Lumimóza, a handcrafted, unique, tradeable porcelain lamp.
Europe’s porcelain industry is an artesanal industry that faces stiff comvpetition from plastic materials. Being a sustainable product with a long tradition of expertise, the sector needs to reinvent itself and seek new products and markets.
Porcelain is a fireproof, electric shock protected material with a fine vintage feeling. It could bring back the crafted value not only in to the modern buildings, but it could complete the aesthetics of the historic building interiors as well.
The Project aims at developing a new translucent layered porcelain material, for use in lighting.
The material is suitable to form aesthetically delightfull detailed, costumizable craft works.
In order to form a complete lamp, there is need for a suspension assembly and sustainable well-designed packaging, that protects against breakage during transportation.
The idea is to develop a layered, patterned structure out of porcelain and apply to lamp production. The partners will work on designing laser cuttable patterns, assembly and hemp packaging for the lamp.
The use of technology will introduce a novel approach to a craft industry to create a unique look combined with a contemporary design.
I am the type of designer who likes to indulge in ceramic materials. The mysterious translucency of the porcelain led me to a series of experiments with this property. To facilitate working with this non elastic material I came up with the idea of mixing cellulose to porcelain, in such a way where the structure of the paper is visible and enables the formation of ornaments. All these experiments were simultaneous and parallel with my life situation of early motherhood. I was building very thin and fragile porcelain shapes when I myself felt very vulnerable as well. The experience of working with this method led me to the idea of designing lamps with this technique.
THE BIRTH OF THE PROJECT:
In Europe we are surrounded by artifacts from the golden ages of craftsmanship. Historical buildings and especially the Art Nouveau heritage from Budapest gave me a lot of inspiration. This is the aesthetic I would like to smuggle back into our interiors in a contemporary form. The goal is to make products that bring back the value of craft into our lives. Working with our hands and making beautiful objects can be a joyful, liberating and stress free type of work. Crafted products bring pleasure for both the crafter and the user. I think the work of man’s hands can make our environment more human and lovable.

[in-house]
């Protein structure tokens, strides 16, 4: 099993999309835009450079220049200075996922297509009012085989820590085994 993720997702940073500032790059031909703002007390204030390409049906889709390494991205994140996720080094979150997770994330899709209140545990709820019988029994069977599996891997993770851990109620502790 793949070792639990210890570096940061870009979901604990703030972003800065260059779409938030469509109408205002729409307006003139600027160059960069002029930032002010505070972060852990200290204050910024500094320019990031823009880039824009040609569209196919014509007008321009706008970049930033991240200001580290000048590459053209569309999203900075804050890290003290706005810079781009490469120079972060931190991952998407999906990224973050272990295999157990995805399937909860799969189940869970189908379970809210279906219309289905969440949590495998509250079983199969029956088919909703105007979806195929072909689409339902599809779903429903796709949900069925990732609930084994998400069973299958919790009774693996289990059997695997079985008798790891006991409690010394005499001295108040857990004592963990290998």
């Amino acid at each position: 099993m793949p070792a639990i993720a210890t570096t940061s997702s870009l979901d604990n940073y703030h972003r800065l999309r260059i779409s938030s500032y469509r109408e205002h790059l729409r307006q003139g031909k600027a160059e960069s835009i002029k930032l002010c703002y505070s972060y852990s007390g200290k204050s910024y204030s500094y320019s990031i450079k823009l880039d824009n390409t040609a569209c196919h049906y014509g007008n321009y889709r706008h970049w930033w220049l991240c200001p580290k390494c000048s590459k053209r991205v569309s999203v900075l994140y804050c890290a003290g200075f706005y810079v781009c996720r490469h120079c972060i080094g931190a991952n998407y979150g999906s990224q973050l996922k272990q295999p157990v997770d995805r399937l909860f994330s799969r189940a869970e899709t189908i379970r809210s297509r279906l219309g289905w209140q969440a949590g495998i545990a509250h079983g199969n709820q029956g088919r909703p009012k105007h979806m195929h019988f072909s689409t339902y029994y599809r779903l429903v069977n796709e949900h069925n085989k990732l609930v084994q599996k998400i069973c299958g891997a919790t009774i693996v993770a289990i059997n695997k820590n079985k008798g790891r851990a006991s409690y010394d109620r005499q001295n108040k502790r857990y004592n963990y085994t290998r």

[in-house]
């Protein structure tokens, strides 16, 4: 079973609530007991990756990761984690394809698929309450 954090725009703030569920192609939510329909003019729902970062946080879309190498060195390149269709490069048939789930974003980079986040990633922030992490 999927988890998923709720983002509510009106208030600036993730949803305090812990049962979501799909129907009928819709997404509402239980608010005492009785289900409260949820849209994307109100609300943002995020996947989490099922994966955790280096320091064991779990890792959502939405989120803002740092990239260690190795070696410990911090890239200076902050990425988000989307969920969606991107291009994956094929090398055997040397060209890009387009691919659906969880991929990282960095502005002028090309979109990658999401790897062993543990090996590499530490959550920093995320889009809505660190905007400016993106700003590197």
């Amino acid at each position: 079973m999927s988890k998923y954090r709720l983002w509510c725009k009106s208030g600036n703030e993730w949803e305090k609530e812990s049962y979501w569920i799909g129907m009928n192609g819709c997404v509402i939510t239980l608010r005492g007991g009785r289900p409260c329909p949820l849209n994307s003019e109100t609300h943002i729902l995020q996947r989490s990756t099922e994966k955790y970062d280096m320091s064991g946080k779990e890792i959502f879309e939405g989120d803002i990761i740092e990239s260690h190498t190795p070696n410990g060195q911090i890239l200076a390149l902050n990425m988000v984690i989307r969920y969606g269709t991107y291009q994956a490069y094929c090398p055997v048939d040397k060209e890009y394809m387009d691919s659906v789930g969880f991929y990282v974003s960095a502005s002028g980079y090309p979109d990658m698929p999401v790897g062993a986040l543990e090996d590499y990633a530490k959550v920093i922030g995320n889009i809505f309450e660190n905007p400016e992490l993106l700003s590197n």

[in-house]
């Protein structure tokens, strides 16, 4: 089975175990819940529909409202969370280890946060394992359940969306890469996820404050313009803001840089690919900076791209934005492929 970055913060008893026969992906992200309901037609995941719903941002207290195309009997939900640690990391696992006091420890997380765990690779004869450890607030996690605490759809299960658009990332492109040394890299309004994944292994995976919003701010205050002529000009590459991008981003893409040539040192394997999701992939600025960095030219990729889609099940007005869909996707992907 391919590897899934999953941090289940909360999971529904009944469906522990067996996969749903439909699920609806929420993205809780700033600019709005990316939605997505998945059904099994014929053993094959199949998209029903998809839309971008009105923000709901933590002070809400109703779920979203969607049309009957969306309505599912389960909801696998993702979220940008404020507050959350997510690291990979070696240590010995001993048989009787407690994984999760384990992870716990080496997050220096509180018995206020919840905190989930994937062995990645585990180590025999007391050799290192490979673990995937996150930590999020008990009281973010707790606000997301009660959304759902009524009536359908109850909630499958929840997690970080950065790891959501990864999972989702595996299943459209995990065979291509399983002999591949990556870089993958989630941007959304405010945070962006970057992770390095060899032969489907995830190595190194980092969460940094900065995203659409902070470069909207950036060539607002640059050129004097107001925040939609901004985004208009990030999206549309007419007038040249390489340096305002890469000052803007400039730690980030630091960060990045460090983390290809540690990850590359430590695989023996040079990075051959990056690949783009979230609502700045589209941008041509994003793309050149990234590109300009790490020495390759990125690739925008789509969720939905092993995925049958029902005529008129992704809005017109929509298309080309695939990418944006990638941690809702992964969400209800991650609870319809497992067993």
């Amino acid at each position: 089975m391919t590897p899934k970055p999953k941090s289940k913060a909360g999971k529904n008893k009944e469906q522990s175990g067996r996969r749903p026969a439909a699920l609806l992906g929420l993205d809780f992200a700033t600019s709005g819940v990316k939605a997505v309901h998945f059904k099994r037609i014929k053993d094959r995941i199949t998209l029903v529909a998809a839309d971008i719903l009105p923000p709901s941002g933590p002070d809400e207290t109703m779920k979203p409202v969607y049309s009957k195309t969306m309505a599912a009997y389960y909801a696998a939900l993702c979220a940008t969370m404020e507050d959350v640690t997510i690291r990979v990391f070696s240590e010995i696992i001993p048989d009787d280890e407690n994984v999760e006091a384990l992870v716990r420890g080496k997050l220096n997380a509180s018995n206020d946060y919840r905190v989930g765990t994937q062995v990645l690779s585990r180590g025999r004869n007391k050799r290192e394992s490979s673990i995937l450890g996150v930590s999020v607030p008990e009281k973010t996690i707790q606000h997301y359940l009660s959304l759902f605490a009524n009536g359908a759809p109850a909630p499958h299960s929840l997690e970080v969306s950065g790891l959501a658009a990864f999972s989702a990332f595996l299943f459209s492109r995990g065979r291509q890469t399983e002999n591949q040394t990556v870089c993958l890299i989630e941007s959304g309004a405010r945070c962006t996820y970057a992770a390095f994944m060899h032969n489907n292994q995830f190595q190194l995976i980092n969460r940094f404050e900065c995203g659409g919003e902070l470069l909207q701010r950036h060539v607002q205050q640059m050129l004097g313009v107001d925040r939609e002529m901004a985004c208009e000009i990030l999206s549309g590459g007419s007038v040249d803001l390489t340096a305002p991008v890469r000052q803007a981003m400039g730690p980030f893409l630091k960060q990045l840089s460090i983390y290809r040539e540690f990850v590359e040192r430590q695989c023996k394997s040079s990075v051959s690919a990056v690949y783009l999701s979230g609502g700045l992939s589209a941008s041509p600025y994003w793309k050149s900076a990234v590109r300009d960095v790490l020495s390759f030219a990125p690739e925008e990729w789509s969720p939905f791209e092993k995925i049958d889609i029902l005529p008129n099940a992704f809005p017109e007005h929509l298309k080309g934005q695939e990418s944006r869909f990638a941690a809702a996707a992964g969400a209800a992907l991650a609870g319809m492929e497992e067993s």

THE CREATIVE PROCESS:
When I designed the patterns of the lamp I was using organic shapes from nature. When figuring out the pattern It was necessary to find the appropriate ratio of thickness and number of layers, at which point the material still remained transparent while not being fragile. It was interesting to combine manual work and digital technology. I left the creative parts for the hands, while the monotonic or precision parts were done by laser cutting and CNC milling.
When I came up with the concept of the lamp, I also had to think of its transportation. I realized that I will need a big amount of anti fracture material. In the old days ceramicware was packed in straw. Keeping in mind sustainability, I thought it would correlate nicely with this tradition if I used some kind of natural fibrous material. This is how I found the DevoHome company who provides hemp fibres for me. Since they produce home textiles as well, it was obvious for us that they can also make an elegant protective bag for the lamp.
Lumimóza lamp has the potential to be a limited object for special applications and for a niche and high-spending market. Its technology is mature and tested. Lumimóza brings novelty into the craft, unique look and contemporary design. This product can change the porcelain production approach, with an important market orientation. For the success of the product there is a need for appropriate distributors, sales channels and for a manufactory that is open for innovation and adaptation to new production technologies. My own production capacity needs to be supported with investments or pre-orders. Since the lamp is made by hand, every step of the manufacturing process is controlled. It is very easy to change the character, the silhouette, the layers that form the pattern. An important advantage of the crafted product is that it is customizable. Potential clients who appreciate this, will be really satisfied.
The Worth Partnership Project helped us to think purposefully about our work and to set a goal. The collaboration with my partner added extra values to my project as sustainability and practicality.
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Edina Andrási is currently working on studio ceramics. Her main profile is the creation of fine porcelain lamps and lightsculptures with a special technique that involves paper and highly translucent porcelain. She has a master’s degree in product design. Her small scale output of functional and sculptural works are regularly exhibited in Hungary and abroad.
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The Devo home company grows and processes industrial hemp in Ukraine. Their products include home textiles, blankets, clothes, hemp fillers and even hemp fur. Their raw and unprocessed hemp materials as well as fabrics and waist materials can be applied as a sustainable packing medium for Lumimóza porcelain lamps.
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